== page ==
Start Thinking Seriously About What You Will Study

While many colleges don’t make you declare a major right away, it is still the best use of your higher education to go in with a long-range plan in mind. It is totally okay if that changes during college, and in fact, a large percentage of students switch majors at some point. What matters is that you are continually working towards a goal.

During junior year, start researching possible majors and fields of study. Take a look at what careers are obtained by people with various degrees. If you feel totally at a loss, there are many websites which offer free and simple assessment tools to help you determine which careers match your interests and talents.

Register and Take the PSAT and SAT

While taking another test probably doesn’t sound like much fun, the PSAT will help prepare you for the SAT. By the time you take the SAT, you’ll feel even more confident in your knowledge and you’re sure to do great. As an added bonus, taking the PSAT allows you to be considered for the National Merit Scholarship program, which could earn you valuable funds for college.

Most juniors take the SAT in the spring, so begin registering and preparing now for this important exam.

Gather, Gather, Gather

Junior year is the ideal time to gather information. Since you still have plenty of time to decide upon your final college choice, now is the time to weigh your options. Attend college fairs, send away for materials, research university websites, and talk to your guidance counselor. As well, talk to your parents about your expectations for schools. Will you stay close to home? What are the financial considerations? You can begin making lists of colleges that appeal to you. By the end of junior year, you may have it narrowed down so that you can start planning college visits next summer and fall.

Apply for Scholarships

Senior year is not the only time to you can be eligible to earn money for college. There are scholarships for juniors as well. Apply to these this year, as well as search for possible opportunities for the next year. You’ll be one step ahead of the game and you’ll know exactly what is required.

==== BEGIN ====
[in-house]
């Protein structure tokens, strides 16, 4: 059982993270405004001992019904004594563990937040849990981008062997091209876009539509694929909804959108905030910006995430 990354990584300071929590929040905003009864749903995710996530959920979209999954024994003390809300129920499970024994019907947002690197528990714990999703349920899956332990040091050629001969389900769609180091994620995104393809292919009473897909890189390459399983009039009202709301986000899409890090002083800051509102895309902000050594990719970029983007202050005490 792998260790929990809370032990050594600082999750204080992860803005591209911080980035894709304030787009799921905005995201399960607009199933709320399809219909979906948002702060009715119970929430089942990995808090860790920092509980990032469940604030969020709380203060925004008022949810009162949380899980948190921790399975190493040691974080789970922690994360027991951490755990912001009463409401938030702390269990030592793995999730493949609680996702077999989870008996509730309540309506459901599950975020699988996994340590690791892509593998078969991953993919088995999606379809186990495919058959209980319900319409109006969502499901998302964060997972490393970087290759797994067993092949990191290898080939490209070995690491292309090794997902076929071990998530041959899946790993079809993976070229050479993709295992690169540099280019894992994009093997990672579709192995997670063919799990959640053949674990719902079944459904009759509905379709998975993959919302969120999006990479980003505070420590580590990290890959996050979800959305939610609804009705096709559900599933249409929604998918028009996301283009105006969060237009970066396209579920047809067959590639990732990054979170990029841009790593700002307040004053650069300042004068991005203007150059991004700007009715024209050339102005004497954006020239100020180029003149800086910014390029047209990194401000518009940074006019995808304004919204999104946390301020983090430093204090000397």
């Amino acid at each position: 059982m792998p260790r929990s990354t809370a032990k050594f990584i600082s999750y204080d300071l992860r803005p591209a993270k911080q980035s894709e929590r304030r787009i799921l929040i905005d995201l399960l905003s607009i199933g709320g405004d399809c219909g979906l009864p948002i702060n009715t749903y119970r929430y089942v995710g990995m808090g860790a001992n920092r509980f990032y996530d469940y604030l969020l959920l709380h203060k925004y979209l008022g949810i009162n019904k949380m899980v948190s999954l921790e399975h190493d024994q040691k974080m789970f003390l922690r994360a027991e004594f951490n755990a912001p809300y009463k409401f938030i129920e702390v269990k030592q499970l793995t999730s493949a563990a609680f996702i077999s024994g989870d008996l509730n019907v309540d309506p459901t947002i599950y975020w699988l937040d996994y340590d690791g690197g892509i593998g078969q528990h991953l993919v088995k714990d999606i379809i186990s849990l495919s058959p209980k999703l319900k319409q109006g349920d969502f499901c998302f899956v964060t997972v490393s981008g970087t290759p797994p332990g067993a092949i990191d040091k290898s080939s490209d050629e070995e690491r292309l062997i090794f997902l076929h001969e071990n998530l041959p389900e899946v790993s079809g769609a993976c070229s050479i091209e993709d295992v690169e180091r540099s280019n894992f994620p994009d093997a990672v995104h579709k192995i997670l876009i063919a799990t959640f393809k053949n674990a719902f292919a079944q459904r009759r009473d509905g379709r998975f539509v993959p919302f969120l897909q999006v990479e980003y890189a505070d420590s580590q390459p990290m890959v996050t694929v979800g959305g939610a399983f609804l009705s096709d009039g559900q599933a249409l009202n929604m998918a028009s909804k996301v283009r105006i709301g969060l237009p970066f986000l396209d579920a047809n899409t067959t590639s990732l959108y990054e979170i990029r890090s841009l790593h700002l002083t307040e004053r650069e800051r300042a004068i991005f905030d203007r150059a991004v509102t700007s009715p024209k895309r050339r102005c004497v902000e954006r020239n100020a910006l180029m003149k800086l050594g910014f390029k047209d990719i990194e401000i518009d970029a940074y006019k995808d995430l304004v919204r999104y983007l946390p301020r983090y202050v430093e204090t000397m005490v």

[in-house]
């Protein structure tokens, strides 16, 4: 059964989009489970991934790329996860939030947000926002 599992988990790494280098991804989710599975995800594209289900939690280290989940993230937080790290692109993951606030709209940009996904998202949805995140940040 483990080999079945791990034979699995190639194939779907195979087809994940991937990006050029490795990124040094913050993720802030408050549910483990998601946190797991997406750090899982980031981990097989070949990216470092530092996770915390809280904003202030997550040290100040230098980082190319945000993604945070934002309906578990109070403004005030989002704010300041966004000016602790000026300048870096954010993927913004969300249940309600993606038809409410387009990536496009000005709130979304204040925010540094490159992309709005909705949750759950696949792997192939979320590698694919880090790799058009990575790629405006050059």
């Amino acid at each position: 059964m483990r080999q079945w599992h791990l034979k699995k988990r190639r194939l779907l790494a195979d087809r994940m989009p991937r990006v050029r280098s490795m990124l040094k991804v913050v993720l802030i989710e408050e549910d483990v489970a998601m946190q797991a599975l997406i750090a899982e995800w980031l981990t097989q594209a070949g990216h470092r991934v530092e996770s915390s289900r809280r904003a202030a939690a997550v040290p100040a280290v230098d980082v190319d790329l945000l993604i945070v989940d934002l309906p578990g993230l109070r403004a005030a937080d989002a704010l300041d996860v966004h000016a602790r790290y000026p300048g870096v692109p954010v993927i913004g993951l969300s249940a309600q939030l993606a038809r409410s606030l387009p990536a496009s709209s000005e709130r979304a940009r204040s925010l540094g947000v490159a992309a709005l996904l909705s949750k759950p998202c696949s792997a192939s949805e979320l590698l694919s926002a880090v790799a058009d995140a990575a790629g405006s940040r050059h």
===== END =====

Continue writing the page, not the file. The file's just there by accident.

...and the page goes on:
Keep Up Your Grades

When you begin applying to colleges next fall, schools will be looking at your transcript. At the time of your application, what will most likely be at the top of your transcript are your grades from your junior year. That makes this a really important time to stay on your game. Keep at the books, make sure you’re on track for graduation, and it will all pay off in just another year.


Tags: strategies for college, Undergraduate, college planning, College Planning News, Manuel Fabriquer

Who’s Responsible for Repaying Student Loans? (responsibilities and accountability of students vs. parents and types of loans)

Posted by Manuel Fabriquer on Thu, Feb 4, 2016 @ 12:24 AM


Thanks to the availability of scholarships and loans, college is a dream that is available to many. Both public and private loans help thousands of students each year to attend institutions of higher learning. Before you sign on the dotted line however, you should look deeper into the details of your loan information, to be sure you know the associated responsibilities when it comes to repayment.

Discussion With Parents

When you begin the college application process, it’s a good idea to sit down with your parent or legal guardian and discuss finances. How much are they able/willing to contribute? Will your parents take out their own loans, or will you be responsible for financing your education? Having this conversation from the beginning is imperative, to ensure you are all on the same page when it comes to paying for higher education.

Loan Options To Consider